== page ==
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The long-awaited final version of jMock 2 was released today. There are some big changes since version one. For example, you can now write Cat cat = mock(Cat.class); and then set expectations on the returned cat object itself: checking(new Expectations() {{    one(cat).miaow();}}); (This means that the miaow method is expected to be called exactly once on the cat object.)...
on Apr 11, 2007
We kept breaking our XML catalog resolution in the course of developing an application. We would refactor the parser code, or we would upgrade a schema and forget to upgrade the catalog. The application wouldn't break, but it took longer to run since resources were being retrieved over the network rather than using the local catalog. Because we didn't time our test runs, and because we had lots...
on Feb 8, 2007
In Literate Programming with jMock I enthused about jMock's idea of constraints and flexible assertions. Now the jMock team has released version 1.0 of Hamcrest, the constraints part of jMock. Hamcrest matchers (what were called constraints in jMock) are actually useful for more than just writing unit tests, but it is their application in writing assertions where they really shine and will...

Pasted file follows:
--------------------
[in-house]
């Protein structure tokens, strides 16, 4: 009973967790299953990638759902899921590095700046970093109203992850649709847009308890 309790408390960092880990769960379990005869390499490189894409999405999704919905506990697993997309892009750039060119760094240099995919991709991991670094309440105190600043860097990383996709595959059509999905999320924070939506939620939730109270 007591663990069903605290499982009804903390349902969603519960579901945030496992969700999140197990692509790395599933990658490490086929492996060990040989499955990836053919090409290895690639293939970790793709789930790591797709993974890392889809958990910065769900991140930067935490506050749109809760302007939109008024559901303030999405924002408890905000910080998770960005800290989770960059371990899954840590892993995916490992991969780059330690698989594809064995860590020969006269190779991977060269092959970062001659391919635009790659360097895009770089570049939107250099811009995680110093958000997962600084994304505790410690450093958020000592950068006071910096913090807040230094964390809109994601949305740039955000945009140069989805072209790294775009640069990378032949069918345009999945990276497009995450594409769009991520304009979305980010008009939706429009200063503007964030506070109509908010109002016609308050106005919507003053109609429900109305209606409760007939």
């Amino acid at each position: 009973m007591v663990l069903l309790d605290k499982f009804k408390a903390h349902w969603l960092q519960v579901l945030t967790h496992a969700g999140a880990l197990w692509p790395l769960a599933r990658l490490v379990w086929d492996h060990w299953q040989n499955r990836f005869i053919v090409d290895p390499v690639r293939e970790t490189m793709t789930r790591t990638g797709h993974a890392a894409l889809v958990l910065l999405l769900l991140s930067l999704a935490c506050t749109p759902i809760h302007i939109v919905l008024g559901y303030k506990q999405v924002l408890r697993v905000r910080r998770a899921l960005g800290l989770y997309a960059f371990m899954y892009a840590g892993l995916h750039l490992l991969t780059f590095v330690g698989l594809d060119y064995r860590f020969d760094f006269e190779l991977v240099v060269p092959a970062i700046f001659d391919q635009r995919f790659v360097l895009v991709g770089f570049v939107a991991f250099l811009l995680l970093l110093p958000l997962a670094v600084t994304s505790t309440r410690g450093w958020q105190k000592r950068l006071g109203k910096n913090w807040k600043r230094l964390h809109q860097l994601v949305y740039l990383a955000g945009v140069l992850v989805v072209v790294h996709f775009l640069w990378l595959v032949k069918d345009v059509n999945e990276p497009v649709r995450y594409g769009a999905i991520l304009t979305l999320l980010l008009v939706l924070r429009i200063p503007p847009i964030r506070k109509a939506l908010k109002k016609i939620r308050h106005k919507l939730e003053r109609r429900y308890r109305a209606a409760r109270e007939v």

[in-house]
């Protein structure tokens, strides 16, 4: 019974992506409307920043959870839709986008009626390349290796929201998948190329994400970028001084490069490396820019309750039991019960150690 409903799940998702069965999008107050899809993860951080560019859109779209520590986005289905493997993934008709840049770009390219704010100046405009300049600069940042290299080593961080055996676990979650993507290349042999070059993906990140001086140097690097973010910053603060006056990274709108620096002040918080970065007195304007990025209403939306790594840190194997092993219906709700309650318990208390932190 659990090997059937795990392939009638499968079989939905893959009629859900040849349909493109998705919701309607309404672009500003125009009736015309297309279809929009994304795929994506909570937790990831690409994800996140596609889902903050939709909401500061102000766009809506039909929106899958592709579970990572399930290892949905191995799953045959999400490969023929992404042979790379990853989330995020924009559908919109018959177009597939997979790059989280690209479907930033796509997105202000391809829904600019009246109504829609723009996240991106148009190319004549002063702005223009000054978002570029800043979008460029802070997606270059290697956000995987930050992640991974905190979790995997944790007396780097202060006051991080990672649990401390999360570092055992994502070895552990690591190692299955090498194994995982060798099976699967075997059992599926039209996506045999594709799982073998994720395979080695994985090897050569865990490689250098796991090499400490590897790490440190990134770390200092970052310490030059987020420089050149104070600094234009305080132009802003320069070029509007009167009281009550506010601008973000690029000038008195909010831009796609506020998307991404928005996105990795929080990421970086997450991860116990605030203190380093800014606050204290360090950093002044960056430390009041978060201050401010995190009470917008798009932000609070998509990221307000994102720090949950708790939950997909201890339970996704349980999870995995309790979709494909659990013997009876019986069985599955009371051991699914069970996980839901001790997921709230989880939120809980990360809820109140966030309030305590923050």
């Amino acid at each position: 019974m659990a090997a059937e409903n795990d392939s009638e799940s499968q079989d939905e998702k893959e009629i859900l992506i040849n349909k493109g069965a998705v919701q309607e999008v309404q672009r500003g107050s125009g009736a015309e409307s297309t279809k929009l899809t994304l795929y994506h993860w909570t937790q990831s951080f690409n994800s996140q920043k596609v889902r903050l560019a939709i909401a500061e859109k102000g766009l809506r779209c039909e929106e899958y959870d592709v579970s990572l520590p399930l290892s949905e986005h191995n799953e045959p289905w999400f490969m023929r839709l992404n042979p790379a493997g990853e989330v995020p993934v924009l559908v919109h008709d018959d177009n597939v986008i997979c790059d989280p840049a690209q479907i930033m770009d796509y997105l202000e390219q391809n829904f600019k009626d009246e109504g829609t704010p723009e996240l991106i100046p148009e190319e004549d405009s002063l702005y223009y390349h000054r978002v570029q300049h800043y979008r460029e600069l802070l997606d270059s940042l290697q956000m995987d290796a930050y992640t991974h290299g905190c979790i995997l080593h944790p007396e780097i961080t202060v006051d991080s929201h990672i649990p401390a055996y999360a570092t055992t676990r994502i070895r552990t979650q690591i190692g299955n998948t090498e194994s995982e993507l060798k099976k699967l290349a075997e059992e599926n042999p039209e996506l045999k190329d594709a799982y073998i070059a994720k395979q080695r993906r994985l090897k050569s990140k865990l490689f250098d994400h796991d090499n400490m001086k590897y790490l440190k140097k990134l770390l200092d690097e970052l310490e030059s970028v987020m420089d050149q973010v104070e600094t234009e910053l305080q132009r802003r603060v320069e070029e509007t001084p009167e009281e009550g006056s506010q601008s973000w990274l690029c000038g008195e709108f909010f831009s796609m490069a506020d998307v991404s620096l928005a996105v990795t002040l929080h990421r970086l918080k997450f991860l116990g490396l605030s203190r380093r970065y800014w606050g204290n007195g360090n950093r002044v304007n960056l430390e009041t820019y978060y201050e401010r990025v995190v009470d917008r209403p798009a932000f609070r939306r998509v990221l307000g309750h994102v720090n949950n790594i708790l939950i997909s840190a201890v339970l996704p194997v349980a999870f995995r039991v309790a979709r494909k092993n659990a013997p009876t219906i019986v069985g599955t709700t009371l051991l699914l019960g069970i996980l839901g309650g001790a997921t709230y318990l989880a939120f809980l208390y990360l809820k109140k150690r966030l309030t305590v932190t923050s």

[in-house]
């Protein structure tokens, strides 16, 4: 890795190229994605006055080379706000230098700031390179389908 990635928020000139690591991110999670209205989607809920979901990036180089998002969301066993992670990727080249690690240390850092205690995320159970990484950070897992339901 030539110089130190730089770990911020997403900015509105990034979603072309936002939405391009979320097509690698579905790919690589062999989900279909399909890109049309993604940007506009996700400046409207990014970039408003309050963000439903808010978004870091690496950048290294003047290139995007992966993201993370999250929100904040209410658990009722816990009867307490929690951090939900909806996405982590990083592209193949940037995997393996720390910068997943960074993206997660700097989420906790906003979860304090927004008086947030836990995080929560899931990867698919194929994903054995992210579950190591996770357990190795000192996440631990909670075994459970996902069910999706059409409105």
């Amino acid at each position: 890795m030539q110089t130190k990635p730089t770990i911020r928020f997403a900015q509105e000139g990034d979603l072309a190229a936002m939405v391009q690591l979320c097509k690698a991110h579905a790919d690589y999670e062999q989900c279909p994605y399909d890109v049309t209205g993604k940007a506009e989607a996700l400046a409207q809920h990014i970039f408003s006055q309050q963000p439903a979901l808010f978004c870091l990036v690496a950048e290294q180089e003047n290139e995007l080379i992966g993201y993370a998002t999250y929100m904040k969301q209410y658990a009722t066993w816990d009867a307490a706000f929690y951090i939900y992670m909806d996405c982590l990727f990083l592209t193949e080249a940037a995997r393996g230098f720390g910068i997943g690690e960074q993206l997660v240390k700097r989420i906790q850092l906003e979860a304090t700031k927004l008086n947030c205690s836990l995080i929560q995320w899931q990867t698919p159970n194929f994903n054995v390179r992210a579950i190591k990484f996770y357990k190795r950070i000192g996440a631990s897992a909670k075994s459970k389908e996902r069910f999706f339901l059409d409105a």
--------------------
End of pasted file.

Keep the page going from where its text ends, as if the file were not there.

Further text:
on Dec 22, 2006
In a previous blog entry I mentioned a literate functional testing framework that we had developed at our company, Kizoom. The framework was initially developed by my colleague Robert Chatley for testing a rather obscure digital TV XML application. After that project we produced a new version of the framework for testing HTML applications, which we used internally for a number of projects with...
on Oct 30, 2006
According to the dictionary, an anaphor is a word used to avoid repetition. It refers back to something in the conversation. The word "it" in the previous sentence refers back to the word "anaphor" in the first sentence, so "it" is an anaphor for "anaphor". Natural language is often ambiguous, and one reason for this is that it may not be clear which word an anaphor such as "it" is referring to...
on May 14, 2006
We've been using jMock at our company for some time now. We've found it great for test driven development and isolating our unit tests from the rest of the system more effectively. One aspect of jMock that stands out for me is its idea of constraints. In fact, we've found this idea so useful that we always use the org.jmock.MockObjectTestCase base class rather than junit.framework.TestCase, even...
on May 11, 2006